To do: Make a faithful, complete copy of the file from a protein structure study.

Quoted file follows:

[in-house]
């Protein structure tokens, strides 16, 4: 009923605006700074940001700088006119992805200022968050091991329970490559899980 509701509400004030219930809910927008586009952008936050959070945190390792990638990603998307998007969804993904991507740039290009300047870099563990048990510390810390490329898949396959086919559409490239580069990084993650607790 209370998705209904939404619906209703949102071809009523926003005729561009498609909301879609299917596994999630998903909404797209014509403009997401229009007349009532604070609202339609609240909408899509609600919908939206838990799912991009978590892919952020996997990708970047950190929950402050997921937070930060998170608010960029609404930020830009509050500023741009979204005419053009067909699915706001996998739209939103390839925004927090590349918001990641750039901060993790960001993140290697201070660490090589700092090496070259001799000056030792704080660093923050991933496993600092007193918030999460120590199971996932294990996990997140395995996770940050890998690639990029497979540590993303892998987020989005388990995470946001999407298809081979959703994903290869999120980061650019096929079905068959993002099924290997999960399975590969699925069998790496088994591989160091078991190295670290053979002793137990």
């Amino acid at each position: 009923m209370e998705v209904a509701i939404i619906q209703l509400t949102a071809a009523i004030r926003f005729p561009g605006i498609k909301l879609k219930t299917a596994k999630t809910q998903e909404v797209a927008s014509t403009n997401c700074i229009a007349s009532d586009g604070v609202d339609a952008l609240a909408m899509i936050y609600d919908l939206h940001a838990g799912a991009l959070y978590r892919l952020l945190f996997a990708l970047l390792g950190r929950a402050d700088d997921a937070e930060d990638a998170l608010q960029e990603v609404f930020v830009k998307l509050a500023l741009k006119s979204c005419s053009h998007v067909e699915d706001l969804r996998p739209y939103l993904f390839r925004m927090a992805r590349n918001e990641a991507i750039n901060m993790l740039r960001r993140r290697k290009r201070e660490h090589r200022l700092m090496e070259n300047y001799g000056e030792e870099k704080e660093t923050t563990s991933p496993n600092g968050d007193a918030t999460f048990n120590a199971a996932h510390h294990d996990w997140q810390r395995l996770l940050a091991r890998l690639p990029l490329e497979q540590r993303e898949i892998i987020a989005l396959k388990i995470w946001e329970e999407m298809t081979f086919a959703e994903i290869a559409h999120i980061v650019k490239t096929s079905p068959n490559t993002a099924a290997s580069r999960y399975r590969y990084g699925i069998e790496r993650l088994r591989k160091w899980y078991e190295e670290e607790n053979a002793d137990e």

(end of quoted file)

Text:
[in-house]
């Protein structure tokens, strides 16, 4: 009923605006700074940001700088006119992805200022968050091991329970490559899980 509701509400004030219930809910927008586009952008936050959070945190390792990638990603998307998007969804993904991507740039290009300047870099563990048990510390810390490329898949396959086919559409490239580069990084993650607790 209370998705209904939404619906209703949102071809009523926003005729561009498609909301879609299917596994999630998903909404797209014509403009997401229009007349009532604070609202339609609240909408899509609600919908939206838990799912991009978590892919952020996997990708970047950190929950402050997921937070930060998170608010960029609404930020830009509050500023741009979204005419053009067909699915706001996998739209939103390839925004927090590349918001990641750039901060993790960001993140290697201070660490090589700092090496070259001799000056030792704080660093923050991933496993600092007193918030999460120590199971996932294990996990997140395995996770940050890998690639990029497979540590993303892998987020989005388990995470946001999407298809081979959703994903290869999120980061650019096929079905068959993002099924290997999960399975590969699925069998790496088994591989160091078991190295670290053979002793137990």
């Amino acid at each position: 009923m209370e998705v209904a509701i939404i619906q209703l509400t949102a071809a009523i004030r926003f005729p561009g605006i498609k909301l879609k219930t299917a596994k999630t809910q998903e909404v797209a927008s014509t403009n997401c700074i229009a007349s009532d586009g604070v609202d339609a952008l609240a909408m899509i936050y609600d919908l939206h940001a838990g799912a991009l959070y978590r892919l952020l945190f996997a990708l970047l390792g950190r929950a402050d700088d997921a937070e930060d990638a998170l608010q960029e990603v609404f930020v830009k998307l509050a500023l741009k006119s979204c005419s053009h998007v067909e699915d706001l969804r996998p739209y939103l993904f390839r925004m927090a992805r590349n918001e990641a991507i750039n901060m993790l740039r960001r993140r290697k290009r201070e660490h090589r200022l700092m090496e070259n300047y001799g000056e030792e870099k704080e660093t923050t563990s991933p496993n600092g968050d007193a918030t999460f048990n120590a199971a996932h510390h294990d996990w997140q810390r395995l996770l940050a091991r890998l690639p990029l490329e497979q540590r993303e898949i892998i987020a989005l396959k388990i995470w946001e329970e999407m298809t081979f086919a959703e994903i290869a559409h999120i980061v650019k490239t096929s079905p068959n490559t993002a099924a290997s580069r999960y399975r590969y990084g699925i069998e790496r993650l088994r591989k160091w899980y078991e190295e670290e607790n053979a002793d137990e």